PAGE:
For many parts of the world, adopting a child has been legal for less than 100 years. Even in the United States, modern adoption laws didn’t appear on the books until the passage of the Adoption of Children Act in Massachusetts in 1851. Adoption law was slow to develop in the rest of the world, too, with Great Britain formally legalizing adoption nearly 75 years later in 1926. Today, embryo adoption is seeing a similar struggle for the law to catch up with the times. The use of remaining embryos by fertility clinics to help patients achieve pregnancy has been happening for nearly 30 years. There are still no laws formally governing the process.
Because the law doesn’t acknowledge an embryo as human, the process of donating embryos to a recipient family is legally managed using property law rather than adoption law. This allows one family to donate their remaining embryos to another family while protecting all parties involved with a legal contract. While perhaps not ideal, the system is legal, and it allows the embryo donation process to take place within the legal system and the embryos to be adopted and given a chance at life.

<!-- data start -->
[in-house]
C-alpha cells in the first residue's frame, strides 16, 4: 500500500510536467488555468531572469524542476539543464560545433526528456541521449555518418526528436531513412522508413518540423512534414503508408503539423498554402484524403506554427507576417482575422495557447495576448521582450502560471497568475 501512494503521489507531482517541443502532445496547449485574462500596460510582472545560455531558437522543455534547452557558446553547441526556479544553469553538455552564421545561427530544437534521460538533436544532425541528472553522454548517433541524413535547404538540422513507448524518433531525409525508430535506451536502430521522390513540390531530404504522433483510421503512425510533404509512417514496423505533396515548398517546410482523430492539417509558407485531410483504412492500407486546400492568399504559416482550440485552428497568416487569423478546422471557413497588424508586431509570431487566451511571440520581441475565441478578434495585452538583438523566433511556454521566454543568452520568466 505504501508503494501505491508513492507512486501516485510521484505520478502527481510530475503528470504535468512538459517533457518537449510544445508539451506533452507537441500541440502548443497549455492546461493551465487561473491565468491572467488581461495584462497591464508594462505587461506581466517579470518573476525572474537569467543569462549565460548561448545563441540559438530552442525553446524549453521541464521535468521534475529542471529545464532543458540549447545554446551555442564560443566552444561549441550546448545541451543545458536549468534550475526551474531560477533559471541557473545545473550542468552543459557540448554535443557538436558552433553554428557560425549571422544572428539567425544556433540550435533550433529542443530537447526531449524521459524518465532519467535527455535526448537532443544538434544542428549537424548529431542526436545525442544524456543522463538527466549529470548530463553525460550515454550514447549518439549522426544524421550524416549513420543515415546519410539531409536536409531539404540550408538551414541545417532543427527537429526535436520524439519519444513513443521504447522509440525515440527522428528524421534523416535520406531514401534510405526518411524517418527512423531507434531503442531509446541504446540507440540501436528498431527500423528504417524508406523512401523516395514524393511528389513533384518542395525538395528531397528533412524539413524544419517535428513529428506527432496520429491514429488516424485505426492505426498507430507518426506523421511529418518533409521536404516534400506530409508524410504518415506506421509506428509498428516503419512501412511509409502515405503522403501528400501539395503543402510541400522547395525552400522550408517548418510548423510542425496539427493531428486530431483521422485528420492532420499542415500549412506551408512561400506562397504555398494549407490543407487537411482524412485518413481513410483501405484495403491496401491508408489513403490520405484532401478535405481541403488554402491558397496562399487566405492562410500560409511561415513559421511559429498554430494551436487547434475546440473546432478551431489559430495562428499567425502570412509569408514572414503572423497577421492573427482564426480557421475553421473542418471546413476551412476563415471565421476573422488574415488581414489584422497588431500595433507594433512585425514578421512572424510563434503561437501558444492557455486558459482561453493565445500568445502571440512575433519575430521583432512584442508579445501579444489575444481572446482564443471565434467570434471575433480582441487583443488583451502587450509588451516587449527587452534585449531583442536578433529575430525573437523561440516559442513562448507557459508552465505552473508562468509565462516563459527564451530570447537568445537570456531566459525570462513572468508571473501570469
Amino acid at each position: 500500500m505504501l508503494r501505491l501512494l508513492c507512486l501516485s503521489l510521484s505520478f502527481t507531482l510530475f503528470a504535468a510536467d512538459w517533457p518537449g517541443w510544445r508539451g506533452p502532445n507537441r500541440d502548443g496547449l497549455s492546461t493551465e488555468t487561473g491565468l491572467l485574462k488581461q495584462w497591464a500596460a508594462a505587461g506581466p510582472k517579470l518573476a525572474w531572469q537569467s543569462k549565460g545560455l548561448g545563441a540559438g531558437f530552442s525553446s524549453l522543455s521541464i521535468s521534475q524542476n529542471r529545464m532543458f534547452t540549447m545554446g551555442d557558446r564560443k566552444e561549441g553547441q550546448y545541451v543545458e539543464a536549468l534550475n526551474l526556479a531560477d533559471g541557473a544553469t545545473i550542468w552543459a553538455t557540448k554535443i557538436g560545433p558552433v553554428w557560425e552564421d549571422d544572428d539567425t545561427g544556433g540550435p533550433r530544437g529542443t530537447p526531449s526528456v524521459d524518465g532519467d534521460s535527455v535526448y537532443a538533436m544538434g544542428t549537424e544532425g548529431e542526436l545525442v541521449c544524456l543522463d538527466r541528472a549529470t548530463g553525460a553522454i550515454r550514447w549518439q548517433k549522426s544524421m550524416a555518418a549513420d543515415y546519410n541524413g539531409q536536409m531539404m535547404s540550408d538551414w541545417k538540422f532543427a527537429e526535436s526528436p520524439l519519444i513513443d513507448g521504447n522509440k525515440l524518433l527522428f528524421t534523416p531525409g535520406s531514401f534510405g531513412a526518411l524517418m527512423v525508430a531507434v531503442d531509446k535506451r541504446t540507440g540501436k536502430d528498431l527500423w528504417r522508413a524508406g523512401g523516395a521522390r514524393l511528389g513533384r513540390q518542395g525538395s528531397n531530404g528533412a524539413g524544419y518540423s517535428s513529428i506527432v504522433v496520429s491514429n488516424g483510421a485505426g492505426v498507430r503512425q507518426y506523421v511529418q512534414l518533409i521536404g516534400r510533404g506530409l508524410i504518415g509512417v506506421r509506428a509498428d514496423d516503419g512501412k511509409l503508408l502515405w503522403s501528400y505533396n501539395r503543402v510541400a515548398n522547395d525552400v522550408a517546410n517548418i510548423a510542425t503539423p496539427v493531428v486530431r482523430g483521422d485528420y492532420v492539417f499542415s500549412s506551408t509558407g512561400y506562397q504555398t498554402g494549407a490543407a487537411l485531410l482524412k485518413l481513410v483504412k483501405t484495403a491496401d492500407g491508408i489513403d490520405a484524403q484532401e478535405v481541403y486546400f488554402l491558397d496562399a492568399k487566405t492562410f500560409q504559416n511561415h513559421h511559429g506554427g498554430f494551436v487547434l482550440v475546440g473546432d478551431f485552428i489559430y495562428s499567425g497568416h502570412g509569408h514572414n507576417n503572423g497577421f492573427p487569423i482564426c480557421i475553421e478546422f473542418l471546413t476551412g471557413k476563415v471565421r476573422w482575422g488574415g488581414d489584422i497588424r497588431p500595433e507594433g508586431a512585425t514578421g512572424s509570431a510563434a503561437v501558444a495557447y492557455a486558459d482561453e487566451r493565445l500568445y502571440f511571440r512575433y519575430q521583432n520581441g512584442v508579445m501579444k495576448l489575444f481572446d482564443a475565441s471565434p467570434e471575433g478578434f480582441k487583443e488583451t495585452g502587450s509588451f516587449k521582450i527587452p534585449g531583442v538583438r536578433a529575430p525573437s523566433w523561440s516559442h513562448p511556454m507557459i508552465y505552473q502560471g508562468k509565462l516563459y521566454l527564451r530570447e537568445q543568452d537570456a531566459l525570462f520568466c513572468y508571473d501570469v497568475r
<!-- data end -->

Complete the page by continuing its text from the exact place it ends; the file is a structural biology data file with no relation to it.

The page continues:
If you would like to learn more about the legality of embryo adoption, the legal status of embryos in the United States, and how many organizations are helping fertility clinics navigate FDA requirements, view free webinar on the topic and get answers to your legal questions from a qualified expert.
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